“What could contempt do now?” Mejia said in an interview, adding that the boys’ names have already been circulated far beyond the original tweet. “Seems like a rather useless exercise doesn’t it?” … [T]he “whole purpose was to protect her privacy and confidentially and my client and his family and the conduct and actions of juveniles, people under the age of 18.”

Mejia was obviously angry with Dietrich’s actions, saying his client’s “privacy has been trampled. He’s accused of things he didn’t do. Anybody who looks at (the postings online) believes things about this kid that are false, but there is nothing I can do about that.”

If he considers public knowledge that they plead guilty to sexual assault akin to having their privacy “trampled,” I wonder what he’d call being sexually assaulted and then having pictures of the assault passed around.

But the issue raised by the contempt petition is still worth considering: can a victim who was present for a closed criminal hearing talk publicly about their feelings? Personally, I see no way a sexual assault victim can be precluded from discussing what happens to the case in which he or she is the complaining witness, even if the perpetrators are minors, because I believe the perpetrators’ rights and the purpose for the confidentiality (the Kentucky Supreme Court has previously affirmed that the purpose of that confidentiality is to aid rehabilitation) must give way to her free speech rights. There’s ample case law affirming state power to keep the media out of juvenile courts, though not much case law on the constitutionality of gag orders limiting people closely tied to the case — but the little bit out there generally finds the gag order to be unconstitutional. See, e.g., In Re: TT, 779 NW 2d 602, 614–621 (Neb. Ct. of App. 2009)(noting strict standards applicable to gag orders limiting parties even in juvenile cases, and finding one such order unconstitutional). If In Re: TT is correct, then there’s no way the court in Dietrich case went through enough steps to impose the gag order and ensure it was narrowly-tailored.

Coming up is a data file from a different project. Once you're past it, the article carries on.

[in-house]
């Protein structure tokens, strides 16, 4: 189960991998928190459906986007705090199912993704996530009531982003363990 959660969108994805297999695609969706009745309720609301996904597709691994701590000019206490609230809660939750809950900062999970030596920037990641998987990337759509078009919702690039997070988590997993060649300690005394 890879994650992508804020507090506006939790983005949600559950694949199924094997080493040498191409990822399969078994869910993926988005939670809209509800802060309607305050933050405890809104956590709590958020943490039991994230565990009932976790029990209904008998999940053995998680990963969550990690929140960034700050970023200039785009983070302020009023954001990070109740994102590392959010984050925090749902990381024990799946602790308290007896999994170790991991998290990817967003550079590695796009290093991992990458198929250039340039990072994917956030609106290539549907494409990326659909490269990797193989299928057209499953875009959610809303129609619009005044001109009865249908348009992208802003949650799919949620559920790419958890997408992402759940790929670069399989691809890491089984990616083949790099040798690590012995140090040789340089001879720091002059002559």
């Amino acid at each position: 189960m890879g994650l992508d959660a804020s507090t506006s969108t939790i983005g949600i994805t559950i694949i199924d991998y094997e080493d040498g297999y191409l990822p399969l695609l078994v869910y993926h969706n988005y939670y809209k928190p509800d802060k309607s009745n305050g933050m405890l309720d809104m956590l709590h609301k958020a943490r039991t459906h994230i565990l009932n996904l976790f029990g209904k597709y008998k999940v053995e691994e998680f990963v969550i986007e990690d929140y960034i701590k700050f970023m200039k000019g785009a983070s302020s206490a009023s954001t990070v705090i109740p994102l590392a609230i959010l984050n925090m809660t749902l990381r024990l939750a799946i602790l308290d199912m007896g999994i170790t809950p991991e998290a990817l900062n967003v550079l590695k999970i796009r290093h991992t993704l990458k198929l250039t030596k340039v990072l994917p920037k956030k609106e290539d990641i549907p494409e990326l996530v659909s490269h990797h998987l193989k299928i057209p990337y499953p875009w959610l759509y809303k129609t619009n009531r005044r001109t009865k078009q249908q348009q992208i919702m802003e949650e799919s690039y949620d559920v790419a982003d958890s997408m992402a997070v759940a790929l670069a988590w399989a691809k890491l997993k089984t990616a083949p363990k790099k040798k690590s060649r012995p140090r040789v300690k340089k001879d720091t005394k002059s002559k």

That said, I don’t think we need to get there yet: I think Savannah read the confidentiality statute correctly, and so tweeted only the names of the perpetrators, which she unquestionably had a right to do (Butterworth v. Smith, 494 U.S. 624, 631-632 (1990)), and her personal feeling about the plea bargain offered, which does not disclose what actually transpired in court. A gag order precludes parties and witnesses from discussing what transpired in court; it does not erase the event from history, nor preclude people from revealing their feelings about the proceedings.

But the appalling part to me is how, in this day in age, the Westboro Baptist Church can confidently harass the grieving family members of those who died in the Aurora shootings, cowards nationwide can confidently lie about their military decorations to obtain employment and be elected to office, you can buy a video of a dog getting stomped to death on the Internet, and the Koch brothers can funnel millions into deceptive political advertising confident that they are protected by the First Amendment, but the moment an under-age sexual assault victim attempting to comply with the law complains publicly about what the public officials are doing in her case — an issue of undeniable public importance — then suddenly there’s a problem, and it’s time for her to sweat under the gun wondering if she had free speech rights or not.

Had it not been for the Internet backlash, she’d be still wondering.